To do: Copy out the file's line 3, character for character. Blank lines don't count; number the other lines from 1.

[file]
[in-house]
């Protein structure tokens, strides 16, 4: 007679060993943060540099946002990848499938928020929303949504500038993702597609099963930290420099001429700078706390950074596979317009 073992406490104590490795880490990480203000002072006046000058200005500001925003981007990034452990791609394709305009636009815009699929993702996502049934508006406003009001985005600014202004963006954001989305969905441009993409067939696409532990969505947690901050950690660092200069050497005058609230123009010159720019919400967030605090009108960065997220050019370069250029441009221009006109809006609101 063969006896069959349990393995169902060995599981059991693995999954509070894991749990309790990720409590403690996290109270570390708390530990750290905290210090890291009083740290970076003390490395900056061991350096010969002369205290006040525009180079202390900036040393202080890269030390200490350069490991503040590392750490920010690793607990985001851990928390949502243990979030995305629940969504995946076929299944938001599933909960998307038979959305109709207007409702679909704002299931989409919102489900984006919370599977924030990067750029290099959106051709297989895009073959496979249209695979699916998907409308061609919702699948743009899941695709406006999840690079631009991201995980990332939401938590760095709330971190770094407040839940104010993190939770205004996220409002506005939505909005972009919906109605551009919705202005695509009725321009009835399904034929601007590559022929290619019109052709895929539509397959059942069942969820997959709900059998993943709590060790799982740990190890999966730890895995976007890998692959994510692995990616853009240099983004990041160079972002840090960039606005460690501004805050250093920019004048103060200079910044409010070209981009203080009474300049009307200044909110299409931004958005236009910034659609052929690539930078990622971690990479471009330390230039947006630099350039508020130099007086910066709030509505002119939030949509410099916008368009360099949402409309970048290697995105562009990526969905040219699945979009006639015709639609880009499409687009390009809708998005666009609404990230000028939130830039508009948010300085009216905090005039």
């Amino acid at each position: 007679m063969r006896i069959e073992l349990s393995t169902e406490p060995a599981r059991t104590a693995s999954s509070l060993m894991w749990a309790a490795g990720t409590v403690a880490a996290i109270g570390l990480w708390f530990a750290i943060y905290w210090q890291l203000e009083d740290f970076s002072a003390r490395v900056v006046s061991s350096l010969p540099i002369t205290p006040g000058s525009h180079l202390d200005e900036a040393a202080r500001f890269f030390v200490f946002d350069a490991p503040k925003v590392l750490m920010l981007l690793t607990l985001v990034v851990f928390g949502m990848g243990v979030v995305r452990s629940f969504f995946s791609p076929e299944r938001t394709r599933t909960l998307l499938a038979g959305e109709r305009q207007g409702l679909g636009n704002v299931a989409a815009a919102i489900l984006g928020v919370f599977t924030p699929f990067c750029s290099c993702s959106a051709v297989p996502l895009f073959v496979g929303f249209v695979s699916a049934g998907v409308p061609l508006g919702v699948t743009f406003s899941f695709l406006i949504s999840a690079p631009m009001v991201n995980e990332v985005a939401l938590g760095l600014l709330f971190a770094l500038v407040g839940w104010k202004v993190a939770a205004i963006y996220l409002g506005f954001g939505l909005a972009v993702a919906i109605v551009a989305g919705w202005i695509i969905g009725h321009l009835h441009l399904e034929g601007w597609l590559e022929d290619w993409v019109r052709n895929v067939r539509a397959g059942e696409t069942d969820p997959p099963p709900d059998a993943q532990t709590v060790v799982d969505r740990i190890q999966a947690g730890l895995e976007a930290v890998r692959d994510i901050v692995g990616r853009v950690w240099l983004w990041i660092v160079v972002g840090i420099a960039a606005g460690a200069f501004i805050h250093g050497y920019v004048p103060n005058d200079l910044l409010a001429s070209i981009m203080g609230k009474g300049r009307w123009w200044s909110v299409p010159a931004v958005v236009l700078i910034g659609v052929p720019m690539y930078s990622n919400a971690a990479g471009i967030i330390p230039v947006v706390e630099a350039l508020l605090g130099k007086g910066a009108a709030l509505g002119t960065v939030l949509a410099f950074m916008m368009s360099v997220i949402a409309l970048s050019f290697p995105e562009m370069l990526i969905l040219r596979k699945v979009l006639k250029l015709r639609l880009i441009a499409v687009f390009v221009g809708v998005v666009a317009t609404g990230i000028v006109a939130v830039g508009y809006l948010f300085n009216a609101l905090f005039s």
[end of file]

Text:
């Amino acid at each position: 007679m063969r006896i069959e073992l349990s393995t169902e406490p060995a599981r059991t104590a693995s999954s509070l060993m894991w749990a309790a490795g990720t409590v403690a880490a996290i109270g570390l990480w708390f530990a750290i943060y905290w210090q890291l203000e009083d740290f970076s002072a003390r490395v900056v006046s061991s350096l010969p540099i002369t205290p006040g000058s525009h180079l202390d200005e900036a040393a202080r500001f890269f030390v200490f946002d350069a490991p503040k925003v590392l750490m920010l981007l690793t607990l985001v990034v851990f928390g949502m990848g243990v979030v995305r452990s629940f969504f995946s791609p076929e299944r938001t394709r599933t909960l998307l499938a038979g959305e109709r305009q207007g409702l679909g636009n704002v299931a989409a815009a919102i489900l984006g928020v919370f599977t924030p699929f990067c750029s290099c993702s959106a051709v297989p996502l895009f073959v496979g929303f249209v695979s699916a049934g998907v409308p061609l508006g919702v699948t743009f406003s899941f695709l406006i949504s999840a690079p631009m009001v991201n995980e990332v985005a939401l938590g760095l600014l709330f971190a770094l500038v407040g839940w104010k202004v993190a939770a205004i963006y996220l409002g506005f954001g939505l909005a972009v993702a919906i109605v551009a989305g919705w202005i695509i969905g009725h321009l009835h441009l399904e034929g601007w597609l590559e022929d290619w993409v019109r052709n895929v067939r539509a397959g059942e696409t069942d969820p997959p099963p709900d059998a993943q532990t709590v060790v799982d969505r740990i190890q999966a947690g730890l895995e976007a930290v890998r692959d994510i901050v692995g990616r853009v950690w240099l983004w990041i660092v160079v972002g840090i420099a960039a606005g460690a200069f501004i805050h250093g050497y920019v004048p103060n005058d200079l910044l409010a001429s070209i981009m203080g609230k009474g300049r009307w123009w200044s909110v299409p010159a931004v958005v236009l700078i910034g659609v052929p720019m690539y930078s990622n919400a971690a990479g471009i967030i330390p230039v947006v706390e630099a350039l508020l605090g130099k007086g910066a009108a709030l509505g002119t960065v939030l949509a410099f950074m916008m368009s360099v997220i949402a409309l970048s050019f290697p995105e562009m370069l990526i969905l040219r596979k699945v979009l006639k250029l015709r639609l880009i441009a499409v687009f390009v221009g809708v998005v666009a317009t609404g990230i000028v006109a939130v830039g508009y809006l948010f300085n009216a609101l905090f005039s």